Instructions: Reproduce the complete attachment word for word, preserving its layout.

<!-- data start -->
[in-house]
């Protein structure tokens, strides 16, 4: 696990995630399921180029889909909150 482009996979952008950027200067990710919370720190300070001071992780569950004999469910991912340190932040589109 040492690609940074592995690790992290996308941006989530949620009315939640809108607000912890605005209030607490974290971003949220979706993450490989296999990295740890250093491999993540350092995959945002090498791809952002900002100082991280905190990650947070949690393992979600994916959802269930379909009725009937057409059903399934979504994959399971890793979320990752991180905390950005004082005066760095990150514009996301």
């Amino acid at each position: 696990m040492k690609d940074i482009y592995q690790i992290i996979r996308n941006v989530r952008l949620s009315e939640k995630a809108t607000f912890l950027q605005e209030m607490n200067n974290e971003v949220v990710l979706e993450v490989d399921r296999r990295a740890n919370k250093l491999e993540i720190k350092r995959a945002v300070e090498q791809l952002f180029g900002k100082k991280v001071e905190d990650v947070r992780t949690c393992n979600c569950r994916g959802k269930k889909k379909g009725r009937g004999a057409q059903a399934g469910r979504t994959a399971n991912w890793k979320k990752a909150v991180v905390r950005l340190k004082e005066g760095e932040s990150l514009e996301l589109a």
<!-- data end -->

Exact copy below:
[in-house]
């Protein structure tokens, strides 16, 4: 696990995630399921180029889909909150 482009996979952008950027200067990710919370720190300070001071992780569950004999469910991912340190932040589109 040492690609940074592995690790992290996308941006989530949620009315939640809108607000912890605005209030607490974290971003949220979706993450490989296999990295740890250093491999993540350092995959945002090498791809952002900002100082991280905190990650947070949690393992979600994916959802269930379909009725009937057409059903399934979504994959399971890793979320990752991180905390950005004082005066760095990150514009996301």
């Amino acid at each position: 696990m040492k690609d940074i482009y592995q690790i992290i996979r996308n941006v989530r952008l949620s009315e939640k995630a809108t607000f912890l950027q605005e209030m607490n200067n974290e971003v949220v990710l979706e993450v490989d399921r296999r990295a740890n919370k250093l491999e993540i720190k350092r995959a945002v300070e090498q791809l952002f180029g900002k100082k991280v001071e905190d990650v947070r992780t949690c393992n979600c569950r994916g959802k269930k889909k379909g009725r009937g004999a057409q059903a399934g469910r979504t994959a399971n991912w890793k979320k990752a909150v991180v905390r950005l340190k004082e005066g760095e932040s990150l514009e996301l589109a």